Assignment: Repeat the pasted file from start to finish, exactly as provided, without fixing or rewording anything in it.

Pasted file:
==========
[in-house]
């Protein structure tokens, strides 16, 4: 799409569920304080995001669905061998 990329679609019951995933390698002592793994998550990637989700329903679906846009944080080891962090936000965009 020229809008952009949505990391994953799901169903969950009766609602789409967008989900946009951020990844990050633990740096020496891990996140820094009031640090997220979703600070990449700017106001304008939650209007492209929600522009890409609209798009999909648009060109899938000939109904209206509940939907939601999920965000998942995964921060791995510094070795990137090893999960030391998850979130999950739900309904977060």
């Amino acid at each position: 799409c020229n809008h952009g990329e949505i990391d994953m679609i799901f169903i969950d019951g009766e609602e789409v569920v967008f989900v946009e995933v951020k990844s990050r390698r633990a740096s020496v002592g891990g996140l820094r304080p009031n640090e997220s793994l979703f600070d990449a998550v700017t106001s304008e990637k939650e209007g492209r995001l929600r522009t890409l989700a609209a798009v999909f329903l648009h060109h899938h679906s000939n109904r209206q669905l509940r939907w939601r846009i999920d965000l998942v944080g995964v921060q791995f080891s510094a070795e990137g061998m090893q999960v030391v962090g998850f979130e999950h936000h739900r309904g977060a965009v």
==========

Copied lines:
[in-house]
């Protein structure tokens, strides 16, 4: 799409569920304080995001669905061998 990329679609019951995933390698002592793994998550990637989700329903679906846009944080080891962090936000965009 020229809008952009949505990391994953799901169903969950009766609602789409967008989900946009951020990844990050633990740096020496891990996140820094009031640090997220979703600070990449700017106001304008939650209007492209929600522009890409609209798009999909648009060109899938000939109904209206509940939907939601999920965000998942995964921060791995510094070795990137090893999960030391998850979130999950739900309904977060």
């Amino acid at each position: 799409c020229n809008h952009g990329e949505i990391d994953m679609i799901f169903i969950d019951g009766e609602e789409v569920v967008f989900v946009e995933v951020k990844s990050r390698r633990a740096s020496v002592g891990g996140l820094r304080p009031n640090e997220s793994l979703f600070d990449a998550v700017t106001s304008e990637k939650e209007g492209r995001l929600r522009t890409l989700a609209a798009v999909f329903l648009h060109h899938h679906s000939n109904r209206q669905l509940r939907w939601r846009i999920d965000l998942v944080g995964v921060q791995f080891s510094a070795e990137g061998m090893q999960v030391v962090g998850f979130e999950h936000h739900r309904g977060a965009v």